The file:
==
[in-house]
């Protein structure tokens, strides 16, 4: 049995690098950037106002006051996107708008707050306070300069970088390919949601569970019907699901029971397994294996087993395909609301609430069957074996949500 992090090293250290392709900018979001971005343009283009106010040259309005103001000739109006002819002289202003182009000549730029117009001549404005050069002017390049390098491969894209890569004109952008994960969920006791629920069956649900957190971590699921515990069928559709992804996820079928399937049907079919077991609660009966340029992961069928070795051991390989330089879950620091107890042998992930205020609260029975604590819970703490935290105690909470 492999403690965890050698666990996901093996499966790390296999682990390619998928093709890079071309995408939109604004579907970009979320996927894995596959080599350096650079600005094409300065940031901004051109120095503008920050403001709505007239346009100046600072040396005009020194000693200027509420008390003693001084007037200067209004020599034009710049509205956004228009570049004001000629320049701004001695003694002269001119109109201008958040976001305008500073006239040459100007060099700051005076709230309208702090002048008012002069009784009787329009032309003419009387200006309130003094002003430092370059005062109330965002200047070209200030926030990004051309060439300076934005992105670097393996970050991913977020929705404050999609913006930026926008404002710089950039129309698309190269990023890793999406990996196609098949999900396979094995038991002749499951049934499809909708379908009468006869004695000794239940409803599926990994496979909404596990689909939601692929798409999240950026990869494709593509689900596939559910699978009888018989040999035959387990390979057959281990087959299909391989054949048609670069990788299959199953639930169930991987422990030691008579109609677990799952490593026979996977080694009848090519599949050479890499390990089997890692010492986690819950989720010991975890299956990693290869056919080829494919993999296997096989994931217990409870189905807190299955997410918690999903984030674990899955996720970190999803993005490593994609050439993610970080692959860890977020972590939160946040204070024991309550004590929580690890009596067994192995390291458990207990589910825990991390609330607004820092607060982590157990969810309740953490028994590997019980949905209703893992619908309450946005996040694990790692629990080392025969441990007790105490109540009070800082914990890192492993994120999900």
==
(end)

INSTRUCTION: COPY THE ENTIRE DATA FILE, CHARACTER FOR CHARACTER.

[in-house]
């Protein structure tokens, strides 16, 4: 049995690098950037106002006051996107708008707050306070300069970088390919949601569970019907699901029971397994294996087993395909609301609430069957074996949500 992090090293250290392709900018979001971005343009283009106010040259309005103001000739109006002819002289202003182009000549730029117009001549404005050069002017390049390098491969894209890569004109952008994960969920006791629920069956649900957190971590699921515990069928559709992804996820079928399937049907079919077991609660009966340029992961069928070795051991390989330089879950620091107890042998992930205020609260029975604590819970703490935290105690909470 492999403690965890050698666990996901093996499966790390296999682990390619998928093709890079071309995408939109604004579907970009979320996927894995596959080599350096650079600005094409300065940031901004051109120095503008920050403001709505007239346009100046600072040396005009020194000693200027509420008390003693001084007037200067209004020599034009710049509205956004228009570049004001000629320049701004001695003694002269001119109109201008958040976001305008500073006239040459100007060099700051005076709230309208702090002048008012002069009784009787329009032309003419009387200006309130003094002003430092370059005062109330965002200047070209200030926030990004051309060439300076934005992105670097393996970050991913977020929705404050999609913006930026926008404002710089950039129309698309190269990023890793999406990996196609098949999900396979094995038991002749499951049934499809909708379908009468006869004695000794239940409803599926990994496979909404596990689909939601692929798409999240950026990869494709593509689900596939559910699978009888018989040999035959387990390979057959281990087959299909391989054949048609670069990788299959199953639930169930991987422990030691008579109609677990799952490593026979996977080694009848090519599949050479890499390990089997890692010492986690819950989720010991975890299956990693290869056919080829494919993999296997096989994931217990409870189905807190299955997410918690999903984030674990899955996720970190999803993005490593994609050439993610970080692959860890977020972590939160946040204070024991309550004590929580690890009596067994192995390291458990207990589910825990991390609330607004820092607060982590157990969810309740953490028994590997019980949905209703893992619908309450946005996040694990790692629990080392025969441990007790105490109540009070800082914990890192492993994120999900």